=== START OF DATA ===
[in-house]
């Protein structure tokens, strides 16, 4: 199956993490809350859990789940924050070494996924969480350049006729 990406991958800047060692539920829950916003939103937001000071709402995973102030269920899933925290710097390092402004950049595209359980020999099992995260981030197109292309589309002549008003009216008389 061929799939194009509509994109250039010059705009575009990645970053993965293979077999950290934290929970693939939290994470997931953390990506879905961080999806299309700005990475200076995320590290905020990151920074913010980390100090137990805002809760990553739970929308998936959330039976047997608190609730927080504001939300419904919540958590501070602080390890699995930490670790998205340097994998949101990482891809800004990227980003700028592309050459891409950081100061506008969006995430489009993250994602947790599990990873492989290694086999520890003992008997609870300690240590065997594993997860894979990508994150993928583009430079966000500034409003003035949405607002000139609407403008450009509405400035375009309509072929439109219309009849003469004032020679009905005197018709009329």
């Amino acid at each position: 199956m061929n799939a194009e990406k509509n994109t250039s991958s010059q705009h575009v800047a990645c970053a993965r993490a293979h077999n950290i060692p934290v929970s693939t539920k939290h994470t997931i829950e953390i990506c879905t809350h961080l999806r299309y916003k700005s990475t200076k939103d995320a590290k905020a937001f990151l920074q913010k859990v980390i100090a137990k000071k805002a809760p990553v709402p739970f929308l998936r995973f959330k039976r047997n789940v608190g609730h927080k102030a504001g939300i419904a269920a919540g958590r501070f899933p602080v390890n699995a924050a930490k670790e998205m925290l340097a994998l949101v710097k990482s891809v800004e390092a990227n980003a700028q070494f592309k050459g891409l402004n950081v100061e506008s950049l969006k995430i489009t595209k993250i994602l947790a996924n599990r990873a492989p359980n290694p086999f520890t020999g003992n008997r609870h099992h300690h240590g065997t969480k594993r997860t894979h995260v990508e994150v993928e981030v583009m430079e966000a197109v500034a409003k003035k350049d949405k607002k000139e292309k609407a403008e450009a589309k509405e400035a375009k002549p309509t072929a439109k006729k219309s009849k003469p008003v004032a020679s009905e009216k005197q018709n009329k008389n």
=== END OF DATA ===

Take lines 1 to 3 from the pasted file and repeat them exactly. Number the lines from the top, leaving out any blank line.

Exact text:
[in-house]
């Protein structure tokens, strides 16, 4: 199956993490809350859990789940924050070494996924969480350049006729 990406991958800047060692539920829950916003939103937001000071709402995973102030269920899933925290710097390092402004950049595209359980020999099992995260981030197109292309589309002549008003009216008389 061929799939194009509509994109250039010059705009575009990645970053993965293979077999950290934290929970693939939290994470997931953390990506879905961080999806299309700005990475200076995320590290905020990151920074913010980390100090137990805002809760990553739970929308998936959330039976047997608190609730927080504001939300419904919540958590501070602080390890699995930490670790998205340097994998949101990482891809800004990227980003700028592309050459891409950081100061506008969006995430489009993250994602947790599990990873492989290694086999520890003992008997609870300690240590065997594993997860894979990508994150993928583009430079966000500034409003003035949405607002000139609407403008450009509405400035375009309509072929439109219309009849003469004032020679009905005197018709009329």
């Amino acid at each position: 199956m061929n799939a194009e990406k509509n994109t250039s991958s010059q705009h575009v800047a990645c970053a993965r993490a293979h077999n950290i060692p934290v929970s693939t539920k939290h994470t997931i829950e953390i990506c879905t809350h961080l999806r299309y916003k700005s990475t200076k939103d995320a590290k905020a937001f990151l920074q913010k859990v980390i100090a137990k000071k805002a809760p990553v709402p739970f929308l998936r995973f959330k039976r047997n789940v608190g609730h927080k102030a504001g939300i419904a269920a919540g958590r501070f899933p602080v390890n699995a924050a930490k670790e998205m925290l340097a994998l949101v710097k990482s891809v800004e390092a990227n980003a700028q070494f592309k050459g891409l402004n950081v100061e506008s950049l969006k995430i489009t595209k993250i994602l947790a996924n599990r990873a492989p359980n290694p086999f520890t020999g003992n008997r609870h099992h300690h240590g065997t969480k594993r997860t894979h995260v990508e994150v993928e981030v583009m430079e966000a197109v500034a409003k003035k350049d949405k607002k000139e292309k609407a403008e450009a589309k509405e400035a375009k002549p309509t072929a439109k006729k219309s009849k003469p008003v004032a020679s009905e009216k005197q018709n009329k008389n």